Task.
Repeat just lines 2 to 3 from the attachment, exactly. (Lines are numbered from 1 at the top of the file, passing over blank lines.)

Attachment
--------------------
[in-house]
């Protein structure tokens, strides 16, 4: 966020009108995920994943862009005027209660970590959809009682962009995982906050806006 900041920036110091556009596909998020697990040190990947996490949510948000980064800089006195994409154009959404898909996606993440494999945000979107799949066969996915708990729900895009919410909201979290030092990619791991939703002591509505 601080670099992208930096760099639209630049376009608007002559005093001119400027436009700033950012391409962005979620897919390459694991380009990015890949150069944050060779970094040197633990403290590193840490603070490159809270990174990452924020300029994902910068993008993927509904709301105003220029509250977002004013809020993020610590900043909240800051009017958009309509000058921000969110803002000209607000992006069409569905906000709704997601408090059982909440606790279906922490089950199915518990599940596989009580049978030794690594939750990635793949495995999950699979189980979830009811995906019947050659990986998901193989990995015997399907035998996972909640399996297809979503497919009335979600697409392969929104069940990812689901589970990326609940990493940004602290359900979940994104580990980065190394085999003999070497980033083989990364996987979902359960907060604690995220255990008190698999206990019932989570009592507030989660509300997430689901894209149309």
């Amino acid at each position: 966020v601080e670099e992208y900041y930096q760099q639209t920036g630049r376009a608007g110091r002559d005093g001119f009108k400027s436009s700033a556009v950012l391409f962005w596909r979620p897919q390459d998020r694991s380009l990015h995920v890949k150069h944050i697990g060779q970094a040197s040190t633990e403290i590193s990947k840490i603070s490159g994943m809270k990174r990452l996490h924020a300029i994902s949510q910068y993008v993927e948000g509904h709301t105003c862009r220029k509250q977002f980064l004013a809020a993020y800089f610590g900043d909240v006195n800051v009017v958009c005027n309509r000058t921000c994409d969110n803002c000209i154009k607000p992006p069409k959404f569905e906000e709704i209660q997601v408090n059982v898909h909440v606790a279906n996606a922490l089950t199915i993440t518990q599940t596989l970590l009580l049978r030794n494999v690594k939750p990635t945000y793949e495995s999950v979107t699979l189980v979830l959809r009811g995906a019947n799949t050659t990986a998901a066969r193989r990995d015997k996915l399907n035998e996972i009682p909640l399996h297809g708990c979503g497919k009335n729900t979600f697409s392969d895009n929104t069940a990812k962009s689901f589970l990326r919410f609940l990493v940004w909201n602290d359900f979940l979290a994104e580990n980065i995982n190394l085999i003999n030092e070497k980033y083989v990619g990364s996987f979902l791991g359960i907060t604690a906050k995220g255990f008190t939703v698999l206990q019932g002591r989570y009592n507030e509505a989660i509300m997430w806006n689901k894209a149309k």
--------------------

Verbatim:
């Protein structure tokens, strides 16, 4: 966020009108995920994943862009005027209660970590959809009682962009995982906050806006 900041920036110091556009596909998020697990040190990947996490949510948000980064800089006195994409154009959404898909996606993440494999945000979107799949066969996915708990729900895009919410909201979290030092990619791991939703002591509505 601080670099992208930096760099639209630049376009608007002559005093001119400027436009700033950012391409962005979620897919390459694991380009990015890949150069944050060779970094040197633990403290590193840490603070490159809270990174990452924020300029994902910068993008993927509904709301105003220029509250977002004013809020993020610590900043909240800051009017958009309509000058921000969110803002000209607000992006069409569905906000709704997601408090059982909440606790279906922490089950199915518990599940596989009580049978030794690594939750990635793949495995999950699979189980979830009811995906019947050659990986998901193989990995015997399907035998996972909640399996297809979503497919009335979600697409392969929104069940990812689901589970990326609940990493940004602290359900979940994104580990980065190394085999003999070497980033083989990364996987979902359960907060604690995220255990008190698999206990019932989570009592507030989660509300997430689901894209149309």
């Amino acid at each position: 966020v601080e670099e992208y900041y930096q760099q639209t920036g630049r376009a608007g110091r002559d005093g001119f009108k400027s436009s700033a556009v950012l391409f962005w596909r979620p897919q390459d998020r694991s380009l990015h995920v890949k150069h944050i697990g060779q970094a040197s040190t633990e403290i590193s990947k840490i603070s490159g994943m809270k990174r990452l996490h924020a300029i994902s949510q910068y993008v993927e948000g509904h709301t105003c862009r220029k509250q977002f980064l004013a809020a993020y800089f610590g900043d909240v006195n800051v009017v958009c005027n309509r000058t921000c994409d969110n803002c000209i154009k607000p992006p069409k959404f569905e906000e709704i209660q997601v408090n059982v898909h909440v606790a279906n996606a922490l089950t199915i993440t518990q599940t596989l970590l009580l049978r030794n494999v690594k939750p990635t945000y793949e495995s999950v979107t699979l189980v979830l959809r009811g995906a019947n799949t050659t990986a998901a066969r193989r990995d015997k996915l399907n035998e996972i009682p909640l399996h297809g708990c979503g497919k009335n729900t979600f697409s392969d895009n929104t069940a990812k962009s689901f589970l990326r919410f609940l990493v940004w909201n602290d359900f979940l979290a994104e580990n980065i995982n190394l085999i003999n030092e070497k980033y083989v990619g990364s996987f979902l791991g359960i907060t604690a906050k995220g255990f008190t939703v698999l206990q019932g002591r989570y009592n507030e509505a989660i509300m997430w806006n689901k894209a149309k």